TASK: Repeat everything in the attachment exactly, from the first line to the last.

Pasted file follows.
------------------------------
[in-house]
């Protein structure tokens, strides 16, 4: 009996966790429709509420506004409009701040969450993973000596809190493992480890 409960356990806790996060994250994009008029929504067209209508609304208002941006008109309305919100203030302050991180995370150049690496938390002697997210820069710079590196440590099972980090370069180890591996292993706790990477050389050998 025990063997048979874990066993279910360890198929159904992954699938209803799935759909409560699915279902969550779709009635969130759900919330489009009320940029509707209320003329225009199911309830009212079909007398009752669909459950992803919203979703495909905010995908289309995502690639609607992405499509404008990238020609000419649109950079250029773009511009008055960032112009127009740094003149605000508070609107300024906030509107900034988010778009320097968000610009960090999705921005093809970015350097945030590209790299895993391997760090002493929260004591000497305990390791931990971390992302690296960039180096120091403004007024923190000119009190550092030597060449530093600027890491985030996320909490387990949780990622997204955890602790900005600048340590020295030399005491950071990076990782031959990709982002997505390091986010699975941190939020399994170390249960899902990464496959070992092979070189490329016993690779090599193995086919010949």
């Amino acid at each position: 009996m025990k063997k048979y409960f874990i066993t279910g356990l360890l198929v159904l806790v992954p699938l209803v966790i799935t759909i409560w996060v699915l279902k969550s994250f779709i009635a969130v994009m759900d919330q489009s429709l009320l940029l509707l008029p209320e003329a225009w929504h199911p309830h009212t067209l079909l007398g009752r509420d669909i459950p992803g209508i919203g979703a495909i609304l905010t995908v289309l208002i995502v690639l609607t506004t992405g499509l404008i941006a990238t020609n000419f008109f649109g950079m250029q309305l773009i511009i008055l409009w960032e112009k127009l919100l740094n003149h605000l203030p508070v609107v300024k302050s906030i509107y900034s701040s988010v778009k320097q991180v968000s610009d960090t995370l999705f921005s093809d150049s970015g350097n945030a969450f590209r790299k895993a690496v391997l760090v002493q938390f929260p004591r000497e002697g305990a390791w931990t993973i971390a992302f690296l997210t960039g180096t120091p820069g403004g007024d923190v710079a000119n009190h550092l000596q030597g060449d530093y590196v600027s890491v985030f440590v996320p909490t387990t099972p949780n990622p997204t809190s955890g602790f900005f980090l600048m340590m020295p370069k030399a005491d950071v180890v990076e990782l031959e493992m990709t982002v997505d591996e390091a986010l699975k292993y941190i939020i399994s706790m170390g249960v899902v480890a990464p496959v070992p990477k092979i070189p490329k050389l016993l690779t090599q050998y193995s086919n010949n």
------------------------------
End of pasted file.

[in-house]
């Protein structure tokens, strides 16, 4: 009996966790429709509420506004409009701040969450993973000596809190493992480890 409960356990806790996060994250994009008029929504067209209508609304208002941006008109309305919100203030302050991180995370150049690496938390002697997210820069710079590196440590099972980090370069180890591996292993706790990477050389050998 025990063997048979874990066993279910360890198929159904992954699938209803799935759909409560699915279902969550779709009635969130759900919330489009009320940029509707209320003329225009199911309830009212079909007398009752669909459950992803919203979703495909905010995908289309995502690639609607992405499509404008990238020609000419649109950079250029773009511009008055960032112009127009740094003149605000508070609107300024906030509107900034988010778009320097968000610009960090999705921005093809970015350097945030590209790299895993391997760090002493929260004591000497305990390791931990971390992302690296960039180096120091403004007024923190000119009190550092030597060449530093600027890491985030996320909490387990949780990622997204955890602790900005600048340590020295030399005491950071990076990782031959990709982002997505390091986010699975941190939020399994170390249960899902990464496959070992092979070189490329016993690779090599193995086919010949």
């Amino acid at each position: 009996m025990k063997k048979y409960f874990i066993t279910g356990l360890l198929v159904l806790v992954p699938l209803v966790i799935t759909i409560w996060v699915l279902k969550s994250f779709i009635a969130v994009m759900d919330q489009s429709l009320l940029l509707l008029p209320e003329a225009w929504h199911p309830h009212t067209l079909l007398g009752r509420d669909i459950p992803g209508i919203g979703a495909i609304l905010t995908v289309l208002i995502v690639l609607t506004t992405g499509l404008i941006a990238t020609n000419f008109f649109g950079m250029q309305l773009i511009i008055l409009w960032e112009k127009l919100l740094n003149h605000l203030p508070v609107v300024k302050s906030i509107y900034s701040s988010v778009k320097q991180v968000s610009d960090t995370l999705f921005s093809d150049s970015g350097n945030a969450f590209r790299k895993a690496v391997l760090v002493q938390f929260p004591r000497e002697g305990a390791w931990t993973i971390a992302f690296l997210t960039g180096t120091p820069g403004g007024d923190v710079a000119n009190h550092l000596q030597g060449d530093y590196v600027s890491v985030f440590v996320p909490t387990t099972p949780n990622p997204t809190s955890g602790f900005f980090l600048m340590m020295p370069k030399a005491d950071v180890v990076e990782l031959e493992m990709t982002v997505d591996e390091a986010l699975k292993y941190i939020i399994s706790m170390g249960v899902v480890a990464p496959v070992p990477k092979i070189p490329k050389l016993l690779t090599q050998y193995s086919n010949n």